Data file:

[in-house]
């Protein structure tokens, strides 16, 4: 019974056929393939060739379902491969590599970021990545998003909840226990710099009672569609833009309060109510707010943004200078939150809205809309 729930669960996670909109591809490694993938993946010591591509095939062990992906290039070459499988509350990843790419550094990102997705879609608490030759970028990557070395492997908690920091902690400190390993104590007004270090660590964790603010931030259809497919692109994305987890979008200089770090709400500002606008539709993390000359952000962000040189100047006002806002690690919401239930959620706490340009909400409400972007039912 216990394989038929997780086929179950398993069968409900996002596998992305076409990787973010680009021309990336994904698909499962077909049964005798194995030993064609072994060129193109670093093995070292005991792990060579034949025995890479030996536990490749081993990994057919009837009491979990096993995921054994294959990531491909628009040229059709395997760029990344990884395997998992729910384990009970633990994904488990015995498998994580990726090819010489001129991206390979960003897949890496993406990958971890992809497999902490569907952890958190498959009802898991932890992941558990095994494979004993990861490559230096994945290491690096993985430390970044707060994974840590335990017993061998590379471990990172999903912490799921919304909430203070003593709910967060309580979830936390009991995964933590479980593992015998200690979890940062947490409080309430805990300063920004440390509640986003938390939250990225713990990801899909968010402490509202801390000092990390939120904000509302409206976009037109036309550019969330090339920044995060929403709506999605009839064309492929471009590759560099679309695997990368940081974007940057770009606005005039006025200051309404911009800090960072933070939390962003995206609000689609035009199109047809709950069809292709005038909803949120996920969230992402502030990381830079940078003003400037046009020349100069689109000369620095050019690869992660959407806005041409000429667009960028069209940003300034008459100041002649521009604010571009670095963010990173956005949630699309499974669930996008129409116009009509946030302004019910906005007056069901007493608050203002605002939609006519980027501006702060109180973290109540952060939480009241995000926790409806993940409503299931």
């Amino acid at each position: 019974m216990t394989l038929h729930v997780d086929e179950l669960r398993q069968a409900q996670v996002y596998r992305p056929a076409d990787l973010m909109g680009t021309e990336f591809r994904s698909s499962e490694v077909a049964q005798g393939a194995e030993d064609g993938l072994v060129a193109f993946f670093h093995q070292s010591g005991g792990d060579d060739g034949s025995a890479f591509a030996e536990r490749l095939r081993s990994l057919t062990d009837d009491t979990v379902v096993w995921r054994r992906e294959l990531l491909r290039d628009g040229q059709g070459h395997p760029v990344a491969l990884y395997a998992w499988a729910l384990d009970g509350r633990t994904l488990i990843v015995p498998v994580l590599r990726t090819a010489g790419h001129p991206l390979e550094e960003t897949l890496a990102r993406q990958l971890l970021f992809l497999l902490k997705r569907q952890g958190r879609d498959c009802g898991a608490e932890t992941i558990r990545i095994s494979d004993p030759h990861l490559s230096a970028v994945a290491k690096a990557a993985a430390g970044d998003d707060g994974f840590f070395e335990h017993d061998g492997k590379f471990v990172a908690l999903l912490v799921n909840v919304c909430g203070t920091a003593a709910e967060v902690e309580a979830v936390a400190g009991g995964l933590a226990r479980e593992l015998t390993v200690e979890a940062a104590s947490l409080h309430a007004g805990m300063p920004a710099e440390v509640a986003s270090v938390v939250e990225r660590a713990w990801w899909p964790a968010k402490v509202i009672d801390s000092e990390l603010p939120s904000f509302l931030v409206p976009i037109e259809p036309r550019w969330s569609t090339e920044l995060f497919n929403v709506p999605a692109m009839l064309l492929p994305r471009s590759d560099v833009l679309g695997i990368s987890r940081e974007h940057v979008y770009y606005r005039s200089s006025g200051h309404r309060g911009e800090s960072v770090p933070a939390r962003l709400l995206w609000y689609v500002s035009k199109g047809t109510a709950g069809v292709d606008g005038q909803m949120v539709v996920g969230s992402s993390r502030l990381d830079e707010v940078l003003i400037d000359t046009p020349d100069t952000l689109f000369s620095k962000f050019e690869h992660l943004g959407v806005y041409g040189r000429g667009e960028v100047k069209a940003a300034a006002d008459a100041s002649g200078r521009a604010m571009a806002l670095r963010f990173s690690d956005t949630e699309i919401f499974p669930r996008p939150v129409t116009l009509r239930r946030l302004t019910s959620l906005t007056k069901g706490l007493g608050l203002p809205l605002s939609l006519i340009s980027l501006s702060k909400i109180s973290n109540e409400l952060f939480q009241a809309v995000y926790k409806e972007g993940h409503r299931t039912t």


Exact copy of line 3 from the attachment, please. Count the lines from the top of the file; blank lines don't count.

């Amino acid at each position: 019974m216990t394989l038929h729930v997780d086929e179950l669960r398993q069968a409900q996670v996002y596998r992305p056929a076409d990787l973010m909109g680009t021309e990336f591809r994904s698909s499962e490694v077909a049964q005798g393939a194995e030993d064609g993938l072994v060129a193109f993946f670093h093995q070292s010591g005991g792990d060579d060739g034949s025995a890479f591509a030996e536990r490749l095939r081993s990994l057919t062990d009837d009491t979990v379902v096993w995921r054994r992906e294959l990531l491909r290039d628009g040229q059709g070459h395997p760029v990344a491969l990884y395997a998992w499988a729910l384990d009970g509350r633990t994904l488990i990843v015995p498998v994580l590599r990726t090819a010489g790419h001129p991206l390979e550094e960003t897949l890496a990102r993406q990958l971890l970021f992809l497999l902490k997705r569907q952890g958190r879609d498959c009802g898991a608490e932890t992941i558990r990545i095994s494979d004993p030759h990861l490559s230096a970028v994945a290491k690096a990557a993985a430390g970044d998003d707060g994974f840590f070395e335990h017993d061998g492997k590379f471990v990172a908690l999903l912490v799921n909840v919304c909430g203070t920091a003593a709910e967060v902690e309580a979830v936390a400190g009991g995964l933590a226990r479980e593992l015998t390993v200690e979890a940062a104590s947490l409080h309430a007004g805990m300063p920004a710099e440390v509640a986003s270090v938390v939250e990225r660590a713990w990801w899909p964790a968010k402490v509202i009672d801390s000092e990390l603010p939120s904000f509302l931030v409206p976009i037109e259809p036309r550019w969330s569609t090339e920044l995060f497919n929403v709506p999605a692109m009839l064309l492929p994305r471009s590759d560099v833009l679309g695997i990368s987890r940081e974007h940057v979008y770009y606005r005039s200089s006025g200051h309404r309060g911009e800090s960072v770090p933070a939390r962003l709400l995206w609000y689609v500002s035009k199109g047809t109510a709950g069809v292709d606008g005038q909803m949120v539709v996920g969230s992402s993390r502030l990381d830079e707010v940078l003003i400037d000359t046009p020349d100069t952000l689109f000369s620095k962000f050019e690869h992660l943004g959407v806005y041409g040189r000429g667009e960028v100047k069209a940003a300034a006002d008459a100041s002649g200078r521009a604010m571009a806002l670095r963010f990173s690690d956005t949630e699309i919401f499974p669930r996008p939150v129409t116009l009509r239930r946030l302004t019910s959620l906005t007056k069901g706490l007493g608050l203002p809205l605002s939609l006519i340009s980027l501006s702060k909400i109180s973290n109540e409400l952060f939480q009241a809309v995000y926790k409806e972007g993940h409503r299931t039912t």